Violence in Syria’s largest city has escalated so dramatically that hospitals there are being forced “to choose
patients to save because there aren’t enough doctors to treat everyone,” a surgeon there wrote on Wednesday.
The epicentre of Syria’s brutal civil war shifted decisively last week to the divided city of Aleppo.
There, warplanes loyal to the government have been dropping bombs with “such ferocity that even the stones are catching fire,” Osama Abo El Ezz, the Aleppo coordinator for the Syrian American Medical Society, wrote in a New York Times op-ed.
“As one of the few remaining doctors in Syria, I have watched the ‘cessation of hostilities’ that was agreed on in February crumble,” El Ezz said, referring to a truce between government and rebel forces brokered by the US and Russia just over two months ago in Geneva.
He continued: “We know that for the community we serve we represent a last hope, the final defenders of life in this city. But we are also among the fallen. We have all lost medical brothers and sisters to barrel bombs and missile strikes, but we keep on working through the night.”
An airstrike on a Doctors Without Borders hospital in Aleppo last week prompted international outcry as the fragile ceasefire collapsed and the city erupted in a new wave of violence that has resulted in a “catastrophic deterioration” of the city.
Under a new ceasefire arrangement, US and Russian military officials “will be sitting at the same table” at a coordination center in Geneva to monitor and document any violations of the truce, Russian Foreign Minister Sergei Lavrov said Tuesday, in a news conference from Moscow with the UN’s envoy to Syria Staffan de Mistura.
The truce will include Aleppo moving forward.
But Jeff White, a military analyst at the Washington Institute for Near East Policy, said the plan “likely won’t hold up.”
“This is a military-technical fix to what is essentially a political-strategic problem,” White said on Twitter. “Also, it seems that Russia has succeeded in getting the US officially involved in its (and regime) operations in Syria.”
Indeed, Russia — a staunch ally of Syrian President Bashar al-Assad — initially refused to include Aleppo in the cessation of hostilities agreement because of al-Qaeda affiliate Jabhat al-Nusra’s presence in parts of the city, which it used to justify the continued airstrikes. As a result, joint US-Russian efforts to end regime bombardments there have largely been made on Moscow’s terms.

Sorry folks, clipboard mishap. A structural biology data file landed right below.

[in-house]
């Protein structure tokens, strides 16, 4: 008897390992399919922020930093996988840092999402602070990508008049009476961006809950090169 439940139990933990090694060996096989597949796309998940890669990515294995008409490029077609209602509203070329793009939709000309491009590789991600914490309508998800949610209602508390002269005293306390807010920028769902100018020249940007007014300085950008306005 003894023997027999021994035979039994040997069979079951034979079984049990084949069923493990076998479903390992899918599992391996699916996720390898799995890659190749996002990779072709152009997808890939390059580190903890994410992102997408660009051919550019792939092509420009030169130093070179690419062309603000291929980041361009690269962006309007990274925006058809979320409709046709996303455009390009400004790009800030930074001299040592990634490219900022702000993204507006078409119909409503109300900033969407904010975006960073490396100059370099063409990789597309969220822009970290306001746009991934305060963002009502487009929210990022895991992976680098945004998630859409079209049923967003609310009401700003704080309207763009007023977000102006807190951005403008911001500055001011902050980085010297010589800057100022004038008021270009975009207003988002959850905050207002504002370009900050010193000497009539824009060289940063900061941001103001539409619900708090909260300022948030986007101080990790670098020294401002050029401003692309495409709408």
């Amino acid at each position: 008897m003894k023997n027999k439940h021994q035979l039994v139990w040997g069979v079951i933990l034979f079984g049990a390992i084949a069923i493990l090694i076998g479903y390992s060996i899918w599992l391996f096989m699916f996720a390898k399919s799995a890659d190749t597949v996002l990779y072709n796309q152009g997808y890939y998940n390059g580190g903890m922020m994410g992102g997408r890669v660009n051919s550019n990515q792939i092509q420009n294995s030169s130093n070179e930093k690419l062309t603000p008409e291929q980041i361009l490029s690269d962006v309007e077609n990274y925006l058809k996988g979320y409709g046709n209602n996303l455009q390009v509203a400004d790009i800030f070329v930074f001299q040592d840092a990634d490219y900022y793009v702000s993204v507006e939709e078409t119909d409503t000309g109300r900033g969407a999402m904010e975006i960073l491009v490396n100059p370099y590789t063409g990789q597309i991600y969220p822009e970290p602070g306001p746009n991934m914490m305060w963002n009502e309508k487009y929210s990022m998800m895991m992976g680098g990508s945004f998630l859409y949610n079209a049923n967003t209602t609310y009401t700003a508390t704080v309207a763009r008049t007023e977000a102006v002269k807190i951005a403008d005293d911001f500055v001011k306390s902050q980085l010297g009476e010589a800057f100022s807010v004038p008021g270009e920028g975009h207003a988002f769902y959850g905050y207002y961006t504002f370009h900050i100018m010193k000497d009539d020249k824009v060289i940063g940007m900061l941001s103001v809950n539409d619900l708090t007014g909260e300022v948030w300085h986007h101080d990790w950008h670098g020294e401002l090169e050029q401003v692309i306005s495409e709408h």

At least 250 people have been killed in Aleppo since April 22, including at least 40 children. Aleppo’s last pediatrician, Dr. Mohammad Moaz, was killed in the strike on Al-Quds hospital. His final moments were captured on CCTV cameras just before the hospital was reduced to rubble.
“We are running out of coffins to bury our friends, family and colleagues,” El Ezz wrote.
Government forces, while able to inflict larger-scale massacres with airstrikes, are not exclusively to blame. At least three people were killed and 17 wounded when rebels shelled a maternity clinic in a government-held area of Aleppo on Tuesday, in the sixth assault on a medical facility in the city in less than a week.
The violence forced the city to cancel its Friday prayers “for the first time in Aleppo’s centuries-long history” last week. It prompted Lina Sergie, an activist from Aleppo, to “think that perhaps we have crossed a line” in the war “that has never been crossed before.”
Indeed, many in the besieged city have already lost hope and are now simply “waiting for death,” El Ezz wrote. “Some people even pray for its swift arrival to take them away from this burning city.”
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